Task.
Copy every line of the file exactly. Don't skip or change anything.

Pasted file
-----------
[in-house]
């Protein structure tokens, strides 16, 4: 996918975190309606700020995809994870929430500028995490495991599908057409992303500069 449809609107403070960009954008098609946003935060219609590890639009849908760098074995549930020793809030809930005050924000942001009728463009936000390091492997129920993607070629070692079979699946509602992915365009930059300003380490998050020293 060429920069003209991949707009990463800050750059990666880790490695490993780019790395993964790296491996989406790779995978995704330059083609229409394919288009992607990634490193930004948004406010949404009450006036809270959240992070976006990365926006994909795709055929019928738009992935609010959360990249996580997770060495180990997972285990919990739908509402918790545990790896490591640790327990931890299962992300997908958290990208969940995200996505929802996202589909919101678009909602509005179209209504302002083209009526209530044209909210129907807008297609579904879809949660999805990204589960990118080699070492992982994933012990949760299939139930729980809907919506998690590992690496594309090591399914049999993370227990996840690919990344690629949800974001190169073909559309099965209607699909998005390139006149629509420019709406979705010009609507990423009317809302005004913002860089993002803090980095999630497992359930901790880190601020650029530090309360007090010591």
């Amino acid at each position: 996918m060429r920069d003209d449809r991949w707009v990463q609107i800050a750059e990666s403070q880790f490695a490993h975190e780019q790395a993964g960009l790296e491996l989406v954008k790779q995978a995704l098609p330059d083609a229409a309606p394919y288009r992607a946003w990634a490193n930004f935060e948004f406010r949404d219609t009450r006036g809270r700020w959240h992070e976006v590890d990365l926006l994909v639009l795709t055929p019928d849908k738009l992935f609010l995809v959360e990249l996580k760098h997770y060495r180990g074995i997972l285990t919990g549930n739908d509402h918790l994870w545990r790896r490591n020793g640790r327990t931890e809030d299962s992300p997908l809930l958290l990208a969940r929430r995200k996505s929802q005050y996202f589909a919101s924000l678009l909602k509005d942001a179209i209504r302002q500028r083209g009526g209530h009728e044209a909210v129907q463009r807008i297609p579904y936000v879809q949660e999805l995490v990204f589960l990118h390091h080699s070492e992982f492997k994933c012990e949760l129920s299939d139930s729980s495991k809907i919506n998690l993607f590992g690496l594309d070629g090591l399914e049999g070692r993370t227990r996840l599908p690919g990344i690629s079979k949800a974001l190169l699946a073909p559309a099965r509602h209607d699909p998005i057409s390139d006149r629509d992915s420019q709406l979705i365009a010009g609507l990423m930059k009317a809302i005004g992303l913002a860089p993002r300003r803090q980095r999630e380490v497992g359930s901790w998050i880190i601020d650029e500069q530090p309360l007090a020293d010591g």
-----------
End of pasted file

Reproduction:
[in-house]
């Protein structure tokens, strides 16, 4: 996918975190309606700020995809994870929430500028995490495991599908057409992303500069 449809609107403070960009954008098609946003935060219609590890639009849908760098074995549930020793809030809930005050924000942001009728463009936000390091492997129920993607070629070692079979699946509602992915365009930059300003380490998050020293 060429920069003209991949707009990463800050750059990666880790490695490993780019790395993964790296491996989406790779995978995704330059083609229409394919288009992607990634490193930004948004406010949404009450006036809270959240992070976006990365926006994909795709055929019928738009992935609010959360990249996580997770060495180990997972285990919990739908509402918790545990790896490591640790327990931890299962992300997908958290990208969940995200996505929802996202589909919101678009909602509005179209209504302002083209009526209530044209909210129907807008297609579904879809949660999805990204589960990118080699070492992982994933012990949760299939139930729980809907919506998690590992690496594309090591399914049999993370227990996840690919990344690629949800974001190169073909559309099965209607699909998005390139006149629509420019709406979705010009609507990423009317809302005004913002860089993002803090980095999630497992359930901790880190601020650029530090309360007090010591």
């Amino acid at each position: 996918m060429r920069d003209d449809r991949w707009v990463q609107i800050a750059e990666s403070q880790f490695a490993h975190e780019q790395a993964g960009l790296e491996l989406v954008k790779q995978a995704l098609p330059d083609a229409a309606p394919y288009r992607a946003w990634a490193n930004f935060e948004f406010r949404d219609t009450r006036g809270r700020w959240h992070e976006v590890d990365l926006l994909v639009l795709t055929p019928d849908k738009l992935f609010l995809v959360e990249l996580k760098h997770y060495r180990g074995i997972l285990t919990g549930n739908d509402h918790l994870w545990r790896r490591n020793g640790r327990t931890e809030d299962s992300p997908l809930l958290l990208a969940r929430r995200k996505s929802q005050y996202f589909a919101s924000l678009l909602k509005d942001a179209i209504r302002q500028r083209g009526g209530h009728e044209a909210v129907q463009r807008i297609p579904y936000v879809q949660e999805l995490v990204f589960l990118h390091h080699s070492e992982f492997k994933c012990e949760l129920s299939d139930s729980s495991k809907i919506n998690l993607f590992g690496l594309d070629g090591l399914e049999g070692r993370t227990r996840l599908p690919g990344i690629s079979k949800a974001l190169l699946a073909p559309a099965r509602h209607d699909p998005i057409s390139d006149r629509d992915s420019q709406l979705i365009a010009g609507l990423m930059k009317a809302i005004g992303l913002a860089p993002r300003r803090q980095r999630e380490v497992g359930s901790w998050i880190i601020d650029e500069q530090p309360l007090a020293d010591g």